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Bread

Oral Answers to Questions — Agriculture, Fisheries and Food – in the House of Commons at 12:00 am on 11th April 1957.

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Photo of Mr Marcus Lipton Mr Marcus Lipton , Lambeth Brixton 12:00 am, 11th April 1957

asked the Minister of Agriculture, Fisheries and Food whether he will introduce regulations to limit the moisture content of bread.

Mr. Amory:

I will consider the hon. Member's suggestion when I receive the relevant Report of the Food Standards Committee.

Photo of Mr Marcus Lipton Mr Marcus Lipton , Lambeth Brixton

May I ask the Minister why he must wait until the Report is published? Is he not aware that the steaming of bread instead of honestly baking it means that the loaf contains 12½ per cent. more water, which only represents weight? In view of the complimentary remarks which the right hon. Gentleman made a moment ago about the people of Dorset, will he be impressed if I send him a letter from the Dorset County Master Bakers' Association, which confirms the statement which I have made?

Mr. Amory:

I am always impressed one way or the other when I get a letter from the hon. Gentleman, but I would say that the information available certainly would not justify me in taking any action in this matter in advance of recommendations from the Committee.

Mr. Wiley:

asked the Minister of Agriculture, Fisheries and Food whether he will institute a costings inquiry into the price of bread.

Mr. Amory:

No, Sir.

Photo of Mr Frederick Willey Mr Frederick Willey , Sunderland North

Is the right hon. Gentleman aware that, when the price of flour went up by 2s. a sack, the price of bread made from that flour went up by 18s., and that whereas recently the price of flour has gone down by 5s. a sack, there has been no decrease in the price of bread? In these circumstances, does he not think that there is a duty placed upon him to hold a costings inquiry?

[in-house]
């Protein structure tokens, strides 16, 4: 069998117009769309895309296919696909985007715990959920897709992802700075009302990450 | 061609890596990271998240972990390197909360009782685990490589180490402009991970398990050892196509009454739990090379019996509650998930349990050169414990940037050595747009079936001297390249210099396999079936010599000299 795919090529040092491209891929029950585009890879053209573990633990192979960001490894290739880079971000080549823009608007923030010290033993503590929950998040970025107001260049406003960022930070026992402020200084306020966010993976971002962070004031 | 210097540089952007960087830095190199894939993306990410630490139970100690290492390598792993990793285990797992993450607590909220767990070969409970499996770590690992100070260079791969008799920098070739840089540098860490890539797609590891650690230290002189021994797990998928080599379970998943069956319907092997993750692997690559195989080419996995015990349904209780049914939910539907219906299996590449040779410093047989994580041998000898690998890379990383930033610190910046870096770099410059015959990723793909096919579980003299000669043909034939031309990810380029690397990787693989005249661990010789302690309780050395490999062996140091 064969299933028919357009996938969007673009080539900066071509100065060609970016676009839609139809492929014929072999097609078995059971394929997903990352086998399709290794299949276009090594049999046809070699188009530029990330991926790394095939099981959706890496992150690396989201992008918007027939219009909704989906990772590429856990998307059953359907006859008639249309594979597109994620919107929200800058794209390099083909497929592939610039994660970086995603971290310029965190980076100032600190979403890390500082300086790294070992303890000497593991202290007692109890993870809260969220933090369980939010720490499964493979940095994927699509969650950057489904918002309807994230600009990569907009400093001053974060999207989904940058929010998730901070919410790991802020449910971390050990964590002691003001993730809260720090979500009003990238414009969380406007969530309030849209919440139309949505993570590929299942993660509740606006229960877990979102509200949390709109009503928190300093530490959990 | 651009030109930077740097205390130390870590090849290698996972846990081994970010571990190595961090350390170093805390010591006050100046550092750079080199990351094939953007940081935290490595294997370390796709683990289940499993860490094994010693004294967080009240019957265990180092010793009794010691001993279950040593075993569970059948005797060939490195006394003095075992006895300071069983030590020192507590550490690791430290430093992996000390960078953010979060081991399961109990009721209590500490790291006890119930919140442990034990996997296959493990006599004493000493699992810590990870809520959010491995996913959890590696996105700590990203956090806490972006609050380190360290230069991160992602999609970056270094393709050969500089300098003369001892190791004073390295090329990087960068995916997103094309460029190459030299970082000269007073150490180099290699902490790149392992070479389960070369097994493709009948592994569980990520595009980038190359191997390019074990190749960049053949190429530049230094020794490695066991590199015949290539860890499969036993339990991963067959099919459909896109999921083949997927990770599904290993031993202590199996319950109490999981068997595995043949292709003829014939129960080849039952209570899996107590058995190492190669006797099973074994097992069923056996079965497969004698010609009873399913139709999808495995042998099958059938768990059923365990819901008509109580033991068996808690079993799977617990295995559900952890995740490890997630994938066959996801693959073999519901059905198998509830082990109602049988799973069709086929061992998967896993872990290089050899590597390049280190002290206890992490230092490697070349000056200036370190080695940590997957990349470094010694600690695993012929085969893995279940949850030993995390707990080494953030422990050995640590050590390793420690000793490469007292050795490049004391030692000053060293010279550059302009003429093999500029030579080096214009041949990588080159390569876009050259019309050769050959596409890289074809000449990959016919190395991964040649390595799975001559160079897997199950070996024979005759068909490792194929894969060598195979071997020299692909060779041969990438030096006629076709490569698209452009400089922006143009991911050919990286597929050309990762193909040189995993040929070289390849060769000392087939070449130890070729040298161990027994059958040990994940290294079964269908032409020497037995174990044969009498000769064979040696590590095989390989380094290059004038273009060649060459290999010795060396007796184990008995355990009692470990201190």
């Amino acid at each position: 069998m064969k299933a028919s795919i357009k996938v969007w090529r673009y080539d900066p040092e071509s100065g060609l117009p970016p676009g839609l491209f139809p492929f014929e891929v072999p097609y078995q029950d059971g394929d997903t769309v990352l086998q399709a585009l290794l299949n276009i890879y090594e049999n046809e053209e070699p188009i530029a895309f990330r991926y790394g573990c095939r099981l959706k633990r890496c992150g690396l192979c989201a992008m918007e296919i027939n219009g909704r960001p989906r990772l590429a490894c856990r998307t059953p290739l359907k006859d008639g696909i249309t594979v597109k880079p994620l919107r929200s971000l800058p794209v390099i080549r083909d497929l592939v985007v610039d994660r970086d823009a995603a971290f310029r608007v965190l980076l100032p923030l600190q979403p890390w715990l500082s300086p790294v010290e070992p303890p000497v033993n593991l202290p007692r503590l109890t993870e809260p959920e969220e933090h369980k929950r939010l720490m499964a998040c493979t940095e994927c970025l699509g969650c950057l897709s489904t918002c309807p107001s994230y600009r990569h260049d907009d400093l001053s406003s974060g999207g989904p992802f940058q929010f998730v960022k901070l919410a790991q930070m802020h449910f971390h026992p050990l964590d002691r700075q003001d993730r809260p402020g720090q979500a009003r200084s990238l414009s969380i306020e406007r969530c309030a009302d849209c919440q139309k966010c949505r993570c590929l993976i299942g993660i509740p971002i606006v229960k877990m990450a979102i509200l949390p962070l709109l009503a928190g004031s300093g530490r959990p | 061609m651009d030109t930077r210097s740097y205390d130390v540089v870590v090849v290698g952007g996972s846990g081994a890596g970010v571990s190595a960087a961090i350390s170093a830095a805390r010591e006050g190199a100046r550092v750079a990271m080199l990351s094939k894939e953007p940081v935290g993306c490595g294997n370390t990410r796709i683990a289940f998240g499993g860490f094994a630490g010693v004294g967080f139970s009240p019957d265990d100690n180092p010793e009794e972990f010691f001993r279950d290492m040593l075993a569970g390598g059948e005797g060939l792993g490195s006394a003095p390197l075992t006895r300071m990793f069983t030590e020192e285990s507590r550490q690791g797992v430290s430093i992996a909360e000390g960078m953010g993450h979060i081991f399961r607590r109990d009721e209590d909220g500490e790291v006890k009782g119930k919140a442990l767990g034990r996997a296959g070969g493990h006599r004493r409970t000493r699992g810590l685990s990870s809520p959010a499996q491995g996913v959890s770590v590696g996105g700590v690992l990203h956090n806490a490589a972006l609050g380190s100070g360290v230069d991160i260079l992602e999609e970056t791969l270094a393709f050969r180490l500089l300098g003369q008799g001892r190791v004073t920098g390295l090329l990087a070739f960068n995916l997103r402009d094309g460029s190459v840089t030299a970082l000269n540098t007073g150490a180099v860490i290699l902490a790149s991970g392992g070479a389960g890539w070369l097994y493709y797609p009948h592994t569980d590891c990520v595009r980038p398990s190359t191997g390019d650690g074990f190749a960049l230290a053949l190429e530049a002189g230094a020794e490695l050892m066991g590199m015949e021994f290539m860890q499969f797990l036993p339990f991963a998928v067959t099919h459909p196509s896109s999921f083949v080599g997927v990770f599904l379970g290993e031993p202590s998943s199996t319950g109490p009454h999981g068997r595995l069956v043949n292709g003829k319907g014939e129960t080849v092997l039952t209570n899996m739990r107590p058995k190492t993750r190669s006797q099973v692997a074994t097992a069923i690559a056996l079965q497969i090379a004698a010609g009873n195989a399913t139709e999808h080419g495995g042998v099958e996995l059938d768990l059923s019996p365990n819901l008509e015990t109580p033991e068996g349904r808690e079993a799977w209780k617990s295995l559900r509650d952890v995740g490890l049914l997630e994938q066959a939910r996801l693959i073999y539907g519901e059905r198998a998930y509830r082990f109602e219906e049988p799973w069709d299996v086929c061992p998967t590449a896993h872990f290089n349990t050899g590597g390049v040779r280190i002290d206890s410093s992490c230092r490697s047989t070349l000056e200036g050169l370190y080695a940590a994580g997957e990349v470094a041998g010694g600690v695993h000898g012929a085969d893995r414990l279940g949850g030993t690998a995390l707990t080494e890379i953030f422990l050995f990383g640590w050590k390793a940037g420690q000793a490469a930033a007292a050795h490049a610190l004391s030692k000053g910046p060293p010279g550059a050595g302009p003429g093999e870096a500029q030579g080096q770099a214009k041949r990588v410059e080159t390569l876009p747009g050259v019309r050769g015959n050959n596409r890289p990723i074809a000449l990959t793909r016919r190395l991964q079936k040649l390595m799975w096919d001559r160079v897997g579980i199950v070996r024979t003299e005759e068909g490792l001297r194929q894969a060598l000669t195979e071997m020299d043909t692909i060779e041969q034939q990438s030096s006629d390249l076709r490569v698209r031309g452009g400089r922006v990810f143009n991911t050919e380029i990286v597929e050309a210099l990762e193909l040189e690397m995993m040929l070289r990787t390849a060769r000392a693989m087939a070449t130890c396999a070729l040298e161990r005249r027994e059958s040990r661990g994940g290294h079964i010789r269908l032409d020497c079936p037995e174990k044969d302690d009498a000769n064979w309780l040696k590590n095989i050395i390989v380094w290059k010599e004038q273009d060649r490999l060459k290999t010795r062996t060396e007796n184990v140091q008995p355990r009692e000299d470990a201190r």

Mr. Amory:

No, Sir. Of course, there are other costs, apart from flour, in bread-making. [HON. MEMBERS: "Water."] Apart from water, too. But I am satisfied that there is plenty of competition in this trade, and I am quite sure that the competition is sufficient to bring the price down just as soon as the position in regard to current costs enables that to happen.

Mrs. Slater:

Is not the Minister aware that the reason which the bakers gave for putting up the price of bread was the increase in the price of flour, and that the same thing goes on time and time again? Surely, if because of the increased price of flour the price of bread goes up, the Minister, whose object is to see that the cost of living is kept within reason, has some concern to see that if the price of flour comes down, the price of bread should also come down? Would he not inquire into it?

Mr. Amory:

Yes. but the difference between us is on the best way of bringing that about, and I am satisfied that competition is the best way of ensuring reasonable prices.

Photo of Mr Frederick Willey Mr Frederick Willey , Sunderland North

Is not the Minister aware that it is believed that there is not sufficient competition in this industry, and that it would satisfy us all if we knew the facts, and that he himself has the means of presenting those facts to us?

Mr. Amory:

That is a rather different Question.